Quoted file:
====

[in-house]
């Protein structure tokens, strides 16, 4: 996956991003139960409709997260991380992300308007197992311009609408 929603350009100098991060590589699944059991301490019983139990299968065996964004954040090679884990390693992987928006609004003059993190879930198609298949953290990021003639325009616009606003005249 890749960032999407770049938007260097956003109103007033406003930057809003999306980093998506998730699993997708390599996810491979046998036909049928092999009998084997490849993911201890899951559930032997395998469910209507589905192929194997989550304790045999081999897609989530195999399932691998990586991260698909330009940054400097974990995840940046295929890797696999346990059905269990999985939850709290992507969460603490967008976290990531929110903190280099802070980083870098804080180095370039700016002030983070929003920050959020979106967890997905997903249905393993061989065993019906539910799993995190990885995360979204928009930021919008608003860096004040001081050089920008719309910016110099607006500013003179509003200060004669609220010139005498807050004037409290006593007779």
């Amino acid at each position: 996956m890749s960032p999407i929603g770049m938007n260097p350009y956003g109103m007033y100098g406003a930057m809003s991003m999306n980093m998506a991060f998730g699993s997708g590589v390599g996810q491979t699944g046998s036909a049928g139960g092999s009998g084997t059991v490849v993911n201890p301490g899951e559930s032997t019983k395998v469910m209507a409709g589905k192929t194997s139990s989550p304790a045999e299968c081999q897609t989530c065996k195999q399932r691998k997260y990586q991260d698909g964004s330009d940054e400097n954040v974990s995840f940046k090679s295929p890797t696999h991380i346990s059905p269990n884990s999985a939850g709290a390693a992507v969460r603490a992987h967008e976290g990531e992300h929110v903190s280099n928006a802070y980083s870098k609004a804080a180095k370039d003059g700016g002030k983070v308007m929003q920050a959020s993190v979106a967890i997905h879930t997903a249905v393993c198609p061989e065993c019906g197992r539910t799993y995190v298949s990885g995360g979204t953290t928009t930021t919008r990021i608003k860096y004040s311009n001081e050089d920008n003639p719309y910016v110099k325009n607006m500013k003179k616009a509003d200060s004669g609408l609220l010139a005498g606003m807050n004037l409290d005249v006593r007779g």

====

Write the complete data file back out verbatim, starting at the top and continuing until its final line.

[in-house]
């Protein structure tokens, strides 16, 4: 996956991003139960409709997260991380992300308007197992311009609408 929603350009100098991060590589699944059991301490019983139990299968065996964004954040090679884990390693992987928006609004003059993190879930198609298949953290990021003639325009616009606003005249 890749960032999407770049938007260097956003109103007033406003930057809003999306980093998506998730699993997708390599996810491979046998036909049928092999009998084997490849993911201890899951559930032997395998469910209507589905192929194997989550304790045999081999897609989530195999399932691998990586991260698909330009940054400097974990995840940046295929890797696999346990059905269990999985939850709290992507969460603490967008976290990531929110903190280099802070980083870098804080180095370039700016002030983070929003920050959020979106967890997905997903249905393993061989065993019906539910799993995190990885995360979204928009930021919008608003860096004040001081050089920008719309910016110099607006500013003179509003200060004669609220010139005498807050004037409290006593007779």
């Amino acid at each position: 996956m890749s960032p999407i929603g770049m938007n260097p350009y956003g109103m007033y100098g406003a930057m809003s991003m999306n980093m998506a991060f998730g699993s997708g590589v390599g996810q491979t699944g046998s036909a049928g139960g092999s009998g084997t059991v490849v993911n201890p301490g899951e559930s032997t019983k395998v469910m209507a409709g589905k192929t194997s139990s989550p304790a045999e299968c081999q897609t989530c065996k195999q399932r691998k997260y990586q991260d698909g964004s330009d940054e400097n954040v974990s995840f940046k090679s295929p890797t696999h991380i346990s059905p269990n884990s999985a939850g709290a390693a992507v969460r603490a992987h967008e976290g990531e992300h929110v903190s280099n928006a802070y980083s870098k609004a804080a180095k370039d003059g700016g002030k983070v308007m929003q920050a959020s993190v979106a967890i997905h879930t997903a249905v393993c198609p061989e065993c019906g197992r539910t799993y995190v298949s990885g995360g979204t953290t928009t930021t919008r990021i608003k860096y004040s311009n001081e050089d920008n003639p719309y910016v110099k325009n607006m500013k003179k616009a509003d200060s004669g609408l609220l010139a005498g606003m807050n004037l409290d005249v006593r007779g």